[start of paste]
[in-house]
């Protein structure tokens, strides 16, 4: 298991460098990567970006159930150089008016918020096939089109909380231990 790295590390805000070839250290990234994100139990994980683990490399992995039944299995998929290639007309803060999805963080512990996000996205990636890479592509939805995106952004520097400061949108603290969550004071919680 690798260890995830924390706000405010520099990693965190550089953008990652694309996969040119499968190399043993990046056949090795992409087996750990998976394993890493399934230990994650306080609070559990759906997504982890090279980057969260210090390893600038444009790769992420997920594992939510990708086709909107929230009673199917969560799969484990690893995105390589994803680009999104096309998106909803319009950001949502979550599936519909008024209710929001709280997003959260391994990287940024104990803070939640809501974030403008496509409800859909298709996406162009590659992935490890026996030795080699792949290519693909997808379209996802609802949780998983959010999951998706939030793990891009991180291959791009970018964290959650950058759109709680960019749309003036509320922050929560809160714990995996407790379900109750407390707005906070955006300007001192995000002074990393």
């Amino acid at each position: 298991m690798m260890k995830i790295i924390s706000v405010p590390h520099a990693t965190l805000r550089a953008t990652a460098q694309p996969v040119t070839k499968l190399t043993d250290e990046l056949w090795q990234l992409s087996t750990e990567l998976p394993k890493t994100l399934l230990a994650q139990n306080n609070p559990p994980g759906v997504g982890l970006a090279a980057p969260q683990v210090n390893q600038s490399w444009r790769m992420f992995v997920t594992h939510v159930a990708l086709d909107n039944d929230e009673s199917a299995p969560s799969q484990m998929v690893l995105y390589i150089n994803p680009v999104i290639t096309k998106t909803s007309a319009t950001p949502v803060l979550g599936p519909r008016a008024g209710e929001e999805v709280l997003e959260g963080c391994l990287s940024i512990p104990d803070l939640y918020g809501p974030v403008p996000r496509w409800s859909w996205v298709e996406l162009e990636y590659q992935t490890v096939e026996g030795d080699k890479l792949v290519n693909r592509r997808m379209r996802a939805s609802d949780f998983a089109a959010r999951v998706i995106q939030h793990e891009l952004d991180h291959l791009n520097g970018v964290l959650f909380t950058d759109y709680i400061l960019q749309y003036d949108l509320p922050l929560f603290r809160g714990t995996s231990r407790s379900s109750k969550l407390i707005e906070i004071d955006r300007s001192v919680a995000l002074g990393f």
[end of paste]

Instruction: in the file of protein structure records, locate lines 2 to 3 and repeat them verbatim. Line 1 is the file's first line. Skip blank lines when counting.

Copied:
């Protein structure tokens, strides 16, 4: 298991460098990567970006159930150089008016918020096939089109909380231990 790295590390805000070839250290990234994100139990994980683990490399992995039944299995998929290639007309803060999805963080512990996000996205990636890479592509939805995106952004520097400061949108603290969550004071919680 690798260890995830924390706000405010520099990693965190550089953008990652694309996969040119499968190399043993990046056949090795992409087996750990998976394993890493399934230990994650306080609070559990759906997504982890090279980057969260210090390893600038444009790769992420997920594992939510990708086709909107929230009673199917969560799969484990690893995105390589994803680009999104096309998106909803319009950001949502979550599936519909008024209710929001709280997003959260391994990287940024104990803070939640809501974030403008496509409800859909298709996406162009590659992935490890026996030795080699792949290519693909997808379209996802609802949780998983959010999951998706939030793990891009991180291959791009970018964290959650950058759109709680960019749309003036509320922050929560809160714990995996407790379900109750407390707005906070955006300007001192995000002074990393």
């Amino acid at each position: 298991m690798m260890k995830i790295i924390s706000v405010p590390h520099a990693t965190l805000r550089a953008t990652a460098q694309p996969v040119t070839k499968l190399t043993d250290e990046l056949w090795q990234l992409s087996t750990e990567l998976p394993k890493t994100l399934l230990a994650q139990n306080n609070p559990p994980g759906v997504g982890l970006a090279a980057p969260q683990v210090n390893q600038s490399w444009r790769m992420f992995v997920t594992h939510v159930a990708l086709d909107n039944d929230e009673s199917a299995p969560s799969q484990m998929v690893l995105y390589i150089n994803p680009v999104i290639t096309k998106t909803s007309a319009t950001p949502v803060l979550g599936p519909r008016a008024g209710e929001e999805v709280l997003e959260g963080c391994l990287s940024i512990p104990d803070l939640y918020g809501p974030v403008p996000r496509w409800s859909w996205v298709e996406l162009e990636y590659q992935t490890v096939e026996g030795d080699k890479l792949v290519n693909r592509r997808m379209r996802a939805s609802d949780f998983a089109a959010r999951v998706i995106q939030h793990e891009l952004d991180h291959l791009n520097g970018v964290l959650f909380t950058d759109y709680i400061l960019q749309y003036d949108l509320p922050l929560f603290r809160g714990t995996s231990r407790s379900s109750k969550l407390i707005e906070i004071d955006r300007s001192v919680a995000l002074g990393f």